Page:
Storytelling photography by Audrey Yates via Click it Up a Notch-8

Some other tips to help with your storytelling:

-A “story” doesn’t need to be of a special day or a big adventure – even small insignificant moments (like having eggs for lunch ) can be told as a story. Our most cherished memories are often from everyday moments.

-You can tell long stories (for example a day in the life project) or short ones like the one shown above, which happen over just a few minutes.

-Shoot from a variety of angles– above, below and from both sides, wide and close up. Mix it up!

-Rather than trying to remember the above as a shot list, simply think about having a beginning, middle and an end, or even the classic storytelling principles of who, where, when, what and why.

-Try to position yourself and your subjects so you have the most flattering light. Shooting indoors always means high ISO’s for me so I try to over-expose a touch to keep noise at a minimum.

-I don’t tidy up around my subjects, because I want the scene to be as real as possible – but if you do, make sure that you are not removing elements that help tell the full story or just add something to it.

-Shoot from the heart. When you try to photograph to a formula, your photos won’t have the same resonance when you look back on them in ten or twenty year’s time. The above series is far from being technically or compositionally perfect, but it works for me because I can both see and feel that moment in time in these images, despite all the things I could or should have done differently.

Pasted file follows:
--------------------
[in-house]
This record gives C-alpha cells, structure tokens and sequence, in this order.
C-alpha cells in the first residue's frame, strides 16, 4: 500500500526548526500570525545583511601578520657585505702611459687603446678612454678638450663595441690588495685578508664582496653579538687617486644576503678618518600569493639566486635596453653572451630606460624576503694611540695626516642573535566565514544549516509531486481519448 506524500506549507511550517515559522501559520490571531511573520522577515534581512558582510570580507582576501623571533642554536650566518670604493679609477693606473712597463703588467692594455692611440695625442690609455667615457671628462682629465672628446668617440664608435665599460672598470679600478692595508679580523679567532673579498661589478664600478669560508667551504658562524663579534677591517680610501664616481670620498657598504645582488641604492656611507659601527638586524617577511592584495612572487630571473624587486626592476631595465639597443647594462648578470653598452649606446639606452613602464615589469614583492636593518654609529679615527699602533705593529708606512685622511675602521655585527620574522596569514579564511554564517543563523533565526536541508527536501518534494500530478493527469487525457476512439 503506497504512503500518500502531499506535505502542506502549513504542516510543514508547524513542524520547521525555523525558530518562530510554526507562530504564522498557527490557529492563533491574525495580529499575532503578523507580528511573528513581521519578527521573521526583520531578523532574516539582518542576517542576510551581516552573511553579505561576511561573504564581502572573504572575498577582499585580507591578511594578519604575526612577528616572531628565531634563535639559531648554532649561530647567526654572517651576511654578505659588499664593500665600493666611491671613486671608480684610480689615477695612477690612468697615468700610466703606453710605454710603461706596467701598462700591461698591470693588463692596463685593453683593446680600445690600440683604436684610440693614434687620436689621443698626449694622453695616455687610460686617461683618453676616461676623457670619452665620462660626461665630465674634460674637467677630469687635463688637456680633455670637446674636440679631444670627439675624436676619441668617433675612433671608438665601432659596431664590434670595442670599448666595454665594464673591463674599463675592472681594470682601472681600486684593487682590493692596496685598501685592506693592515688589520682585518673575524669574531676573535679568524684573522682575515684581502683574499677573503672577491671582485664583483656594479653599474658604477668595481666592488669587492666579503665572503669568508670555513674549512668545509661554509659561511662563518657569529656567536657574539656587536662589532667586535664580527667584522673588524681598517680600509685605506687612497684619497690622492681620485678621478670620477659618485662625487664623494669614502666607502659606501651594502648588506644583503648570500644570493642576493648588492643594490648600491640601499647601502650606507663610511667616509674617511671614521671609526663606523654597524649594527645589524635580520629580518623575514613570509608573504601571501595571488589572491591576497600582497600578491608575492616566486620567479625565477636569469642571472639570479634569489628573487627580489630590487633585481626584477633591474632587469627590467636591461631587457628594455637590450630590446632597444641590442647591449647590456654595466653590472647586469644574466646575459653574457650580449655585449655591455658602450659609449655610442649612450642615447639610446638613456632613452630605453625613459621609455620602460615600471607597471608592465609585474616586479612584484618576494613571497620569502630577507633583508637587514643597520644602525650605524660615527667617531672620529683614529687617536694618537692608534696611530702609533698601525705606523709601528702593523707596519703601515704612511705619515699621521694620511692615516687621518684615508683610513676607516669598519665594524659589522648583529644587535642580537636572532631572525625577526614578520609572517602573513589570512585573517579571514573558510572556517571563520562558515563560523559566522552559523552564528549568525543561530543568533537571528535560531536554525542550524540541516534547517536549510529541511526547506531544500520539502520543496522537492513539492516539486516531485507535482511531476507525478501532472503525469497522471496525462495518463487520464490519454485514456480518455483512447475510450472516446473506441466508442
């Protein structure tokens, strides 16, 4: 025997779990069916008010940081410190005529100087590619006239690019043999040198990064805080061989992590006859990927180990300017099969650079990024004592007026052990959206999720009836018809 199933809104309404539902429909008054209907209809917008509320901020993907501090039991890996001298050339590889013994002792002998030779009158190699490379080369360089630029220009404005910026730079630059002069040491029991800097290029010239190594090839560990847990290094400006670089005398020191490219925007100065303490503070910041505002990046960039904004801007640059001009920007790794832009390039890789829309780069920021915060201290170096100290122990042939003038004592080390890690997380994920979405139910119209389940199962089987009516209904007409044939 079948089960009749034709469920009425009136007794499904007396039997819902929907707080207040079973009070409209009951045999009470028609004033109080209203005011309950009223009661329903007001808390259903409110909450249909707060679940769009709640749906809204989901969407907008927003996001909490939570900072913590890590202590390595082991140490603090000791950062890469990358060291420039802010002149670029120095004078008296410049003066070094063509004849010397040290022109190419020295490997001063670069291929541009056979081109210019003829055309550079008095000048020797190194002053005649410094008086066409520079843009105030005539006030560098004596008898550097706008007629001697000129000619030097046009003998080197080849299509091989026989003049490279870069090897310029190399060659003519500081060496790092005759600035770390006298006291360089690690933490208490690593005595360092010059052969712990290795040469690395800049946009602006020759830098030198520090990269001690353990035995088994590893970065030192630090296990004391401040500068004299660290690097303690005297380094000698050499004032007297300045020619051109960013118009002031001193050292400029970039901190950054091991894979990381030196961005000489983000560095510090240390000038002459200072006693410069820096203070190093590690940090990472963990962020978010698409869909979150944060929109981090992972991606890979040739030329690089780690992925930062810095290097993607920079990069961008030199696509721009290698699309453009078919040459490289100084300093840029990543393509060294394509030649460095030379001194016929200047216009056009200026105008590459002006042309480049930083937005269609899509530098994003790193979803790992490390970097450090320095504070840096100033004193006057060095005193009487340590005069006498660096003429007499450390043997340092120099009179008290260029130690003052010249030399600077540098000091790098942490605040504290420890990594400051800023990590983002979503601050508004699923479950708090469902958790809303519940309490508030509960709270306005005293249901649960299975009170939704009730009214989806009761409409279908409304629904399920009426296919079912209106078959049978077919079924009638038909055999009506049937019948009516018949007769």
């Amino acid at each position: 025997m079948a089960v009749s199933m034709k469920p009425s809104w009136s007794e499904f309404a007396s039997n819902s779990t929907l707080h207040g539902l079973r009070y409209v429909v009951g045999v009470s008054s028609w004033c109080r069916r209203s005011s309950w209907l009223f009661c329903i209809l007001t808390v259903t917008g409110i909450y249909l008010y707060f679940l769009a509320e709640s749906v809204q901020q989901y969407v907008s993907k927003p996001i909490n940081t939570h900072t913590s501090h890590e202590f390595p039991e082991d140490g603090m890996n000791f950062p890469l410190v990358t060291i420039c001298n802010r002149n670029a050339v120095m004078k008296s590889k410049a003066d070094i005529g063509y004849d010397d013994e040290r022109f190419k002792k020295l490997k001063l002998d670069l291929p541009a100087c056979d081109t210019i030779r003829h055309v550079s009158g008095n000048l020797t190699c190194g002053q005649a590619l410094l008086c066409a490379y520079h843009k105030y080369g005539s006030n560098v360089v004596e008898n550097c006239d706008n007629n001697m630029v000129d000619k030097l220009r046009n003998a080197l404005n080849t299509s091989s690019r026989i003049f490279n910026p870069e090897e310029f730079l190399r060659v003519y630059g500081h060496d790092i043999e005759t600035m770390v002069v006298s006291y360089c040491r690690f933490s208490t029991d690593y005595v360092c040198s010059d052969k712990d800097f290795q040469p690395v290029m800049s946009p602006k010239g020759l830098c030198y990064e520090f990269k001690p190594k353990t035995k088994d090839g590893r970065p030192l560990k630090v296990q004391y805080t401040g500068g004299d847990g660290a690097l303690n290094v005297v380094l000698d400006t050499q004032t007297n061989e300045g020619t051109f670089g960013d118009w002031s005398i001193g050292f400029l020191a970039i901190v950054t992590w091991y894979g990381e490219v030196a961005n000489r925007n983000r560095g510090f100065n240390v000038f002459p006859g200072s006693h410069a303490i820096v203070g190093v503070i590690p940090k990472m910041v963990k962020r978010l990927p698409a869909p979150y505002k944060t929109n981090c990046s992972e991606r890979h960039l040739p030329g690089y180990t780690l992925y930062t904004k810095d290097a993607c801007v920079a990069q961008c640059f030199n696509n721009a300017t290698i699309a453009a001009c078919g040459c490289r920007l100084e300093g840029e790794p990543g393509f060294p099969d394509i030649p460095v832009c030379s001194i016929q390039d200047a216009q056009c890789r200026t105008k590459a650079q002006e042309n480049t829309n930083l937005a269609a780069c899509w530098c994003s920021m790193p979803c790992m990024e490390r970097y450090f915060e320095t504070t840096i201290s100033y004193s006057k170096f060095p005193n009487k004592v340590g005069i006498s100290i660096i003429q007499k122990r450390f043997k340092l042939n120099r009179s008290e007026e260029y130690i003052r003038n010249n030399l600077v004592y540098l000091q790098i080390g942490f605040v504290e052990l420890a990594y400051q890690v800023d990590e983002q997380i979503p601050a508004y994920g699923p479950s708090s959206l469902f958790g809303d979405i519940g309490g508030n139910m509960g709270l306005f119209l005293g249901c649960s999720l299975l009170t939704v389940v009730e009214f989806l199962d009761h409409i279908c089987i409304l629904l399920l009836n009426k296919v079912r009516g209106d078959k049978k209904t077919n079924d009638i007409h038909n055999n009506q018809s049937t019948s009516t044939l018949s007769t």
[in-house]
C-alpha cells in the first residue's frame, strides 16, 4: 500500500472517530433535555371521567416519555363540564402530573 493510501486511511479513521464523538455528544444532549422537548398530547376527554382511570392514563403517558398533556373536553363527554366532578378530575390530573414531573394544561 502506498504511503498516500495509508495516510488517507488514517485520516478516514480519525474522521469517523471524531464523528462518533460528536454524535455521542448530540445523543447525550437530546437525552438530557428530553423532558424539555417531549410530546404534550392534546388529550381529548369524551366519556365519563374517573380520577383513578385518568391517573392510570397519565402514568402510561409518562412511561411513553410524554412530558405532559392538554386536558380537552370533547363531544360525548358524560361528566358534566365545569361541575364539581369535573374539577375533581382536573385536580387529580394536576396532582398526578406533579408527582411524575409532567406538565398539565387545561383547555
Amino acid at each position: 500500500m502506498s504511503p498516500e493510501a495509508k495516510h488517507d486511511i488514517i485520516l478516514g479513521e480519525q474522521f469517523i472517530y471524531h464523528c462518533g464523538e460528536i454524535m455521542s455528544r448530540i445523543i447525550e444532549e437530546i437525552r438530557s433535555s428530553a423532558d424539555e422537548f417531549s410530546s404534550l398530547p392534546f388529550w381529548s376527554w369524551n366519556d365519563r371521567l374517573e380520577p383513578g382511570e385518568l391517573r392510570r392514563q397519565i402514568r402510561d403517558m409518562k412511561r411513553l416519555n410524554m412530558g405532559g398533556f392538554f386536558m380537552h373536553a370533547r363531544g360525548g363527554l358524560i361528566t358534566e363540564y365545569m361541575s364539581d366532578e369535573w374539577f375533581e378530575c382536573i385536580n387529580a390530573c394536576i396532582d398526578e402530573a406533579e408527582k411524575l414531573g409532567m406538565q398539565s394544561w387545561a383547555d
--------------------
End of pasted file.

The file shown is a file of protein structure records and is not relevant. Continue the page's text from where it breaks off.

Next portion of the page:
Read more about storytelling photography

- Creativity Photography Exercise: Perspective for Storytelling
- Creating a photo essay

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Audrey YatesAudrey – Guest Writer
Hi! I’m a stay-at-home mom and hobbyist photographer, who loves to try to capture the beauty in simple everyday moments and things. Life has a habit of flying past you without you even realizing it, so photography is my way of slowing it down and soaking up as much of it as I can.
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Hiring a Photographer Abroad http://clickitupanotch.com/2014/08/hiring-photographer-abroad/ http://clickitupanotch.com/2014/08/hiring-photographer-abroad/#comments Wed, 27 Aug 2014 18:31:33 +0000 http://clickitupanotch.com/?p=14739 Author information
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Have you read our two previous posts on travel photography? Be sure to check those out.
Travel photography: What to pack
Travel photography: 12 Tips for Europe

Shortly after we booked our trip to Europe, I knew I wanted to hire a photographer to capture my husband and I in Paris. After all, we were going to celebrate our 10 year anniversary and I have always dreamed of having photos taken in front of the Eiffel Tower.